TexhnolyzeTexhnolyze (pronounced “technolize”) shares a closeness with Masamune Shirow’s Ghost in the Shell by presenting a human race that has become technologically advanced to the point where cybernetic limbs have become a reality. However, where Ghost in the Shell argued the moral and ethical implications of advancing humans through technology, Texhnolyze merely uses augmented limbs as a tool used by factions living in a massive underground city.

Ichise has angered the wrong people. A prize fighter, Ichise finds himself on the wrong end of a sword after upsetting his promoters who, as a form of punishment and humiliation, cut off one of his arms and legs. Left for dead, Ichise is “rescued” by a genius doctor who fits him with experimental cybernetic limbs in a process called Texhnolyzation—one that is usually reserved for the elite members of the Organo, a yakuza-like organization that rules the city of Lux. The Organo are beset by two factions: the Salvation Union, a group that advocates human purity, and the Racan, a gang of young Texhnolyzed toughs with access to weapons and nothing to do. At the center of this volatile mix is a young girl named Ran who has the ability to see into a person’s future.

Texhnolyze is bursting at the seams with plot. The twenty-six episodes are split into two halves, the first dealing with the interplay between Lux’s factions as tensions mount due to instigation by an unlikely third (fourth?) party. The second half of the series focuses more on Ichise as he falls under the employ of the Organo and encounters a new, terrifying race of Texhnolyzed people called Shapes.

I was surprised to find that Ichise’s journey from underground prize fighter to tortured soul really doesn’t start developing until half way through the series. He really doesn’t play much of a part during the outsider’s reign of terror and spends most of the show sulking and brooding. I was hoping to see more drama surrounding his forced Texhnolyzation and learning to deal with his new existence. I didn’t really care for the show’s supernatural thread. For the most part, Texhnolyze is grounded within the cyberpunk genre. The presence of Ran, the child psychic, and the hints of Lux having a consciousness seem like a tired and worn plot device, especially since Ran spends most of her scenes sitting or standing in the shadow of the primary character.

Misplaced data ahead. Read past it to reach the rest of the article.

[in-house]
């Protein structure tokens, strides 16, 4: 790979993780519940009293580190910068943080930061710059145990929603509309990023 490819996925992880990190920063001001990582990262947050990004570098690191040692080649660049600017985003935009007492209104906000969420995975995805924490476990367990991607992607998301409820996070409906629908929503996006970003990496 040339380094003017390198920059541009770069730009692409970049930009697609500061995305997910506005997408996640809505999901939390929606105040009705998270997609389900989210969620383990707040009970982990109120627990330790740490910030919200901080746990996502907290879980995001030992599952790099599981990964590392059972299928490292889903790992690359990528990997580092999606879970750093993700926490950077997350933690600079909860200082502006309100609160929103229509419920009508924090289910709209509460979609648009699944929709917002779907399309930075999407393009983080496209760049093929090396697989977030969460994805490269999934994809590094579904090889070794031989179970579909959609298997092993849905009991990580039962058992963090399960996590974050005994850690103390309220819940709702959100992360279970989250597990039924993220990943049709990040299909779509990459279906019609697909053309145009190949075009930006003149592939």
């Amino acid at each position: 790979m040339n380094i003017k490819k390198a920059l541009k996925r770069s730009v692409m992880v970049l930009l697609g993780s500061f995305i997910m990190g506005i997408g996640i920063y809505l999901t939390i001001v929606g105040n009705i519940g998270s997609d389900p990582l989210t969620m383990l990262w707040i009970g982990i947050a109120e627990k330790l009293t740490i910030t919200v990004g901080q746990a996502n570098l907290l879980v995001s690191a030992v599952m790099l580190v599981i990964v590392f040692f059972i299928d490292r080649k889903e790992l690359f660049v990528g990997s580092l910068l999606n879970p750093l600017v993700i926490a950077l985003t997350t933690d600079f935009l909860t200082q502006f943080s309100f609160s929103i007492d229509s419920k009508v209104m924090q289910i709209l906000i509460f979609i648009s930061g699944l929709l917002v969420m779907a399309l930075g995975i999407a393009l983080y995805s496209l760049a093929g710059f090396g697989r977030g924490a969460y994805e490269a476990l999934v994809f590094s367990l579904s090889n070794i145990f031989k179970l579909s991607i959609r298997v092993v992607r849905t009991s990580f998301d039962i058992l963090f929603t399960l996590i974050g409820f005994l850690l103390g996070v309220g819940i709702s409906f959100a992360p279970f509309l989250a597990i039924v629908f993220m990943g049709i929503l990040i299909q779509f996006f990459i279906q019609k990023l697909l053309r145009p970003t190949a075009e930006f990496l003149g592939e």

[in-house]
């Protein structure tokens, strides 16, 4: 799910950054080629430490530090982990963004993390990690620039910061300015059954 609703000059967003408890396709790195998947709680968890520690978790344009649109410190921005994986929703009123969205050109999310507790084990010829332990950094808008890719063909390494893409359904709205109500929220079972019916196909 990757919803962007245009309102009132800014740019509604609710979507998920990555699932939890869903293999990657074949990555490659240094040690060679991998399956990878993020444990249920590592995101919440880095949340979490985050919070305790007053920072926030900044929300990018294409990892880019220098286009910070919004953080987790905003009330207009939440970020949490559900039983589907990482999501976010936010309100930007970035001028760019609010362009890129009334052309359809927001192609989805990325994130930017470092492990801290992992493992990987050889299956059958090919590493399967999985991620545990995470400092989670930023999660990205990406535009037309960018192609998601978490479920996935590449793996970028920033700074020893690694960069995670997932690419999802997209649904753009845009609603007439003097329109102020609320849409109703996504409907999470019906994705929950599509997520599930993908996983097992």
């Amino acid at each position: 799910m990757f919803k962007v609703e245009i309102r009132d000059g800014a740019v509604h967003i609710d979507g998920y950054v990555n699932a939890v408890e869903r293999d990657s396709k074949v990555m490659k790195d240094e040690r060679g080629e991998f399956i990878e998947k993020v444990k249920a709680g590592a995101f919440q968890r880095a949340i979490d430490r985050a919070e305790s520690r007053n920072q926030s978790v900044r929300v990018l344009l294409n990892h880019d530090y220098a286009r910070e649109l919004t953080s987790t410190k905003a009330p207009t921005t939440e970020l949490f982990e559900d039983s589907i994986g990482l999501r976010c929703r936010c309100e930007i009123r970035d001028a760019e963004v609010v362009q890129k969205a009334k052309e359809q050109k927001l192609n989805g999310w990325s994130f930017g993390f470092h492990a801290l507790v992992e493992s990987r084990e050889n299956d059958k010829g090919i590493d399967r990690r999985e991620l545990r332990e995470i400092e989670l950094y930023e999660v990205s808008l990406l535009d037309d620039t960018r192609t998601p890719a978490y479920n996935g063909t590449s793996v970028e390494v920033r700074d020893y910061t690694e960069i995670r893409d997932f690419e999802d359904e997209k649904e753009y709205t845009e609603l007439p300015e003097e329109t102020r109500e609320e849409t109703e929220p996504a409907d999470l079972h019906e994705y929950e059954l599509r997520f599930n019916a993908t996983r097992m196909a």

Texhnolyze is very much a character drama, taking its time to show and develop the relationships between the heroes and villains. It does this nearly to a fault, as the story drags a bit in a few spots. There’s also a surprising lack of dialog (Ichise hardly speaks at all), with everyone speaking deliberately and only when necessary. As a result, there are a great deal of long, quiet panning shots and wide camera angles. This does, however, make the moments of action really stand out. The lack of dialog and the heavy camera direction is interesting, but sometimes I wish the show would really pick up the pace.

Texhnolyze is a sensible mixture of cyberpunk and crime drama that should satisfy fans of both genres.

FUNimation, 2012
directed by Hiroshi Hamasaki
500 minutes, Number of Discs: 4
Company Age Rating: 17+

  • Allen

    | He/Him Past Reviewer

    Allen Kesinger is a Reference Librarian at the Newport Beach Public Library in California. He maintains the graphic novel collections at the library, having established an Adult collection to compliment the YA materials. When not reading graphic novels, he fills his time with other nerdy pursuits including video games, Legos and steampunk.

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